MANILA, Philippines – Fathers are nurturers too.
Raising healthy children is a responsibility shared by both mothers and fathers.
Traditionally, fathers are often seen as the one in control of the family’s purse string and decision-making.
However, not all fathers are well informed about their role in maternal and infant health.
The active participation of fathers in improving the health outcomes of women and children can greatly change a whole community.
Non-governmental organizations (NGOs) all over the globe, such as World Vision, have recently started including men in the maternal and child health work efforts for fathers all over the globe.
“Fathers play a critical role in family life,” World Vision Philippines said.
By expanding men’s understanding of issues on maternal and child health, they are empowered to take simple steps in improving the health of their families.
These strategies need not be expensive and complex. Fathers can assist mothers in childbirth and breastfeeding. They can also encourage and make sure their partners get antenatal care. (READ: Breastfeeding advocacy: Not an attack on formula feeding moms)
In the Philippines, the initiative of the fathers is rarely seen or highlighted. But it is undeniable that fathers share a vital role in the rearing of an infant.
While unable to provide breast milk themselves, fathers can give emotional support to mothers who breastfeed.
ERPAT stands for the “Empowerment Reaffirmation of Paternal Abilities and Trainings” – it is an organization of fathers established by the Mandaluyong City Social Welfare Development Office. The initiative was made possible by Dr Shari Ludovina Sabalvaro, coordinator of the Mandaluyong City Infant and Young Child Feeding (IYCF).
IYCF promotes, protects, and supports breastfeeding.
“Erpat was formerly a slang term for father, but now it’s an important translation in the DSWD parlance,” Sablavaro said.
The erpats were given different kinds of training such as:
- The importance of breastfeeding
- How to position and attach a baby to the breast
- How to approach breast conditions
- How to be a supportive partner and father
“With the ERPAT in every family and community the benefits of breastfeeding are virtually practiced,” Sabalvaro said.
The father can then support his partner in exclusively breastfeeding his child. Fathers could also influence and encourage other fathers to promote breastfeeding.
“Teaching fathers how to prevent and to manage the most common lactation difficulties is associated with higher rates of full breastfeeding at 6 months. Studies show that when a nursing mother has a ‘significant other’ who is educated about and supports her choice to breastfeed she is much more likely to be successful at it,” Sabalvaro explained.
There is an ERPAT in every barangay in Mandaluyong City, with partnerships with DSWD, the City Health Office, and IYCF.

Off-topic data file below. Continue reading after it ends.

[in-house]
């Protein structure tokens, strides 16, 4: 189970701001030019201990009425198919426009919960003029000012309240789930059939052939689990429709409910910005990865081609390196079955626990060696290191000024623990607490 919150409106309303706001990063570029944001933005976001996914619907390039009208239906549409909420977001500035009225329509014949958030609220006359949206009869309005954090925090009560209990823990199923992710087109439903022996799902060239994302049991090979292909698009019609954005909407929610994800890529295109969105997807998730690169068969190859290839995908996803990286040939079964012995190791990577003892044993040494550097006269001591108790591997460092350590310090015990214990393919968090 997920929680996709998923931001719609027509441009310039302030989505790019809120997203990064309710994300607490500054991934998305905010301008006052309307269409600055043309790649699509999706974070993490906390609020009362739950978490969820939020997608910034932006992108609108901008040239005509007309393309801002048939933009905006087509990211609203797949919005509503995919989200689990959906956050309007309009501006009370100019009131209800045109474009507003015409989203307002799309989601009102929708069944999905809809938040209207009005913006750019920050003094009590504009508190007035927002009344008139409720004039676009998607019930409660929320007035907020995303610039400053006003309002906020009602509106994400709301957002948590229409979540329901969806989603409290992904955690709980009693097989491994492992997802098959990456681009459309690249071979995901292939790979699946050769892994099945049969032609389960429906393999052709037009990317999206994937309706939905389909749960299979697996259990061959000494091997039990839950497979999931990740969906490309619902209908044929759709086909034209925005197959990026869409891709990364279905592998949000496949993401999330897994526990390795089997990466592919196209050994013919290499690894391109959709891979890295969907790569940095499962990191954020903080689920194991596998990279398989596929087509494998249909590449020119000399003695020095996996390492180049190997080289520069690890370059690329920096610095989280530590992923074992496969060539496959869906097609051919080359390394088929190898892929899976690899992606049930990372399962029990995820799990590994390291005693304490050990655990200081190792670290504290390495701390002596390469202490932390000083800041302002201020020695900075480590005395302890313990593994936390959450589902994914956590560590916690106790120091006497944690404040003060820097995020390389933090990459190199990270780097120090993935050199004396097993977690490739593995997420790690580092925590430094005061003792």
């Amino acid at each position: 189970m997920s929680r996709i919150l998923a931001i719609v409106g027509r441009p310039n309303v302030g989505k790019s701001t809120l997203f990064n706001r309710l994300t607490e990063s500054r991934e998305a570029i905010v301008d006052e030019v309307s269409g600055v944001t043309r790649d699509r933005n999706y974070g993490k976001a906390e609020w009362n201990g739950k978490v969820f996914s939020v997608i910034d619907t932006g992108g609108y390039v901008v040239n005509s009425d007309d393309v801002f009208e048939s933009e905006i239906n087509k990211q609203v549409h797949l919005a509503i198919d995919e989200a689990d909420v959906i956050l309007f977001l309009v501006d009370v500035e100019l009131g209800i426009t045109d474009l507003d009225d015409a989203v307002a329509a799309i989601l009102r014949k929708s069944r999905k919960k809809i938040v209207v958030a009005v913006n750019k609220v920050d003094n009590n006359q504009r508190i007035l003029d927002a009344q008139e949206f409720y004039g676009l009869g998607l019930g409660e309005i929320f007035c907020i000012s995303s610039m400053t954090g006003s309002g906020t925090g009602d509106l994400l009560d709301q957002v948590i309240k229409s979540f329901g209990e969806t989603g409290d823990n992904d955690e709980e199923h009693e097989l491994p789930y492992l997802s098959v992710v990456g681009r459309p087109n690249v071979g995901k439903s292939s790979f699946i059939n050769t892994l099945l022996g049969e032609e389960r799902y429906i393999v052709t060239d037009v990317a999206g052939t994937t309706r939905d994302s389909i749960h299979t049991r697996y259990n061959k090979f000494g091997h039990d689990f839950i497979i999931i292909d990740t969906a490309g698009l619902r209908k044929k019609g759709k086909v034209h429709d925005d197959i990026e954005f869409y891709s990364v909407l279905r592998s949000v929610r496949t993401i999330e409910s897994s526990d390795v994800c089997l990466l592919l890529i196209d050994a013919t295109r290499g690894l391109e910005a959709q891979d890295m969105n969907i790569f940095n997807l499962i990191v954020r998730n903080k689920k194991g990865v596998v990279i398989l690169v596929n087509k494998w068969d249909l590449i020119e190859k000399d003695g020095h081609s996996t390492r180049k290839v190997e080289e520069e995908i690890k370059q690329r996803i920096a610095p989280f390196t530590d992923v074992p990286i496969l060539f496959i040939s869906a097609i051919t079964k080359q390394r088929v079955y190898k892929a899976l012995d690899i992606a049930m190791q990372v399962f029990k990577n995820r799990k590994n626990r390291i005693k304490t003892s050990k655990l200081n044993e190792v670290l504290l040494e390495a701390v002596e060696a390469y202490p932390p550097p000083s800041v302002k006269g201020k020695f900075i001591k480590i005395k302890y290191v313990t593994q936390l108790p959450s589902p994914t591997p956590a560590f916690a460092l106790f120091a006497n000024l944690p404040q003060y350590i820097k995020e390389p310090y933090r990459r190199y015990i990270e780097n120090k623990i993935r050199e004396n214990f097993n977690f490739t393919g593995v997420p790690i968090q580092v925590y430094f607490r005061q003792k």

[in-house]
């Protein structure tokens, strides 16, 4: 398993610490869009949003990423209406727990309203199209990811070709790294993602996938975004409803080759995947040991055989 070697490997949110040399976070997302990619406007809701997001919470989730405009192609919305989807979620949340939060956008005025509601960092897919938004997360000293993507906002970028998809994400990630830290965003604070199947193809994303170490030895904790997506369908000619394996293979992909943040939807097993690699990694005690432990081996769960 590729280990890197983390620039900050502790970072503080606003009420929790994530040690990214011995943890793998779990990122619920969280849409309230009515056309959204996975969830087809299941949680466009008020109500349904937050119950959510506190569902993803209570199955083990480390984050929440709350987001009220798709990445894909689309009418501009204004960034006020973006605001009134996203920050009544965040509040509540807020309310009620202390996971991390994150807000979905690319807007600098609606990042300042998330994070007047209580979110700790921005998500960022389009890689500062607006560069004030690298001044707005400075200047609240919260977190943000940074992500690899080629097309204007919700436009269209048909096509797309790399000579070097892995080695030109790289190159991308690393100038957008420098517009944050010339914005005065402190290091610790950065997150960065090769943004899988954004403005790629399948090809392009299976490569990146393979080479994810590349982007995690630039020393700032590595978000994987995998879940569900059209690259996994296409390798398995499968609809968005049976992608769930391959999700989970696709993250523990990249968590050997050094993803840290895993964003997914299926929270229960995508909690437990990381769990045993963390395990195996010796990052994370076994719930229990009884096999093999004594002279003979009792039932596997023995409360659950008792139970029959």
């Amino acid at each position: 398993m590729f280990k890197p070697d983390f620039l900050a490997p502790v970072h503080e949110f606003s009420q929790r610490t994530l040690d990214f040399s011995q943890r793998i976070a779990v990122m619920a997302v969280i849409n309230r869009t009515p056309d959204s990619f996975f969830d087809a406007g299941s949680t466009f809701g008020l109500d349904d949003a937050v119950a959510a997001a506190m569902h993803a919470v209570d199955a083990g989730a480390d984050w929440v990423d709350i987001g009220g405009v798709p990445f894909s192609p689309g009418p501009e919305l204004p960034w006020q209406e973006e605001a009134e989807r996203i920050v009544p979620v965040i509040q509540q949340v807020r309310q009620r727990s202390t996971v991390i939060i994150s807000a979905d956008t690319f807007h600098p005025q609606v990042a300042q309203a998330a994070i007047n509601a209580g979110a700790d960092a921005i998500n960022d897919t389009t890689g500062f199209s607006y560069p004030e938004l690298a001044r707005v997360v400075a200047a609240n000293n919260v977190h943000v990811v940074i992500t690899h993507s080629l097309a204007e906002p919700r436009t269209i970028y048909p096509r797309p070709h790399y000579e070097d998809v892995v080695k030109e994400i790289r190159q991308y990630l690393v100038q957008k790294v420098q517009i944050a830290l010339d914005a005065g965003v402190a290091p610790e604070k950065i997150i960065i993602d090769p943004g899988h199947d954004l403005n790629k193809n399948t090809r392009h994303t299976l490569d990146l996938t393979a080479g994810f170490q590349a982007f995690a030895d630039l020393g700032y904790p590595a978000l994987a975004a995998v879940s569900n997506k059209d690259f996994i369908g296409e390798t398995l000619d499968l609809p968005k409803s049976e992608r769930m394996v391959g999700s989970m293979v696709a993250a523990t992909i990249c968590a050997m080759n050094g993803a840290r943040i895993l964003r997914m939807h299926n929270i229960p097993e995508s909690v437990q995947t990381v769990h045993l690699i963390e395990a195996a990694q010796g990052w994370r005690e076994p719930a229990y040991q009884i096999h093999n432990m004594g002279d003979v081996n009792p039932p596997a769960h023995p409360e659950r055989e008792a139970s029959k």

These support groups are also tapped during emergencies to safeguard the practice of breastfeeding in evacuation camps. In the future, they wish to expand their services across the country.
The Breastfeeding Patrol (BFP) is a community support group in barangays composed of mothers with successful breastfeeding experiences.
These mothers undergo training, they then provide counseling to other mothers with breastfeeding issues.
The group currently has 320 active members and has counselled 3,700 lactating mothers. This initiative alone improved Mandaluyong’s exclusive breastfeeding rate to 93%.
This helps mothers sustain exclusive breastfeeding. This thrust is translated into their slogan “Protektado ang Pamilya sa Gatas ng Ina.” (With mom’s milk, the family is protected.)
BFP began in 2012 with only 3 participating barangays in Mandaluyong, but it now plans to expand its coverage in June.
ERPAT and the BFP are the first-ever initiatives in the country to promote, protect and support breastfeeding in every household.
As one of the country’s biggest breastfeeding advocates in the country, World Vision recognizes and encourages small support groups like ERPAT and BFP to continue their commitment to maternal and child health in the Philippines.
World Vision Philippines also underscored the need to immediately implement the Milk Code.
The Milk Code of the Philippines, through Executive Order No. 52, institutionalizes the International Code of Marketing Breastmilk Substances. (READ: World Vision urges congressmen to keep Milk Code intact)
This law ensures safe and adequate nutrition for infants through the promotion of breastfeeding and the regulation of promotion, distribution, selling, advertising, product public relations, and information services on artificial milk formula, and other covered products. – Rappler.com
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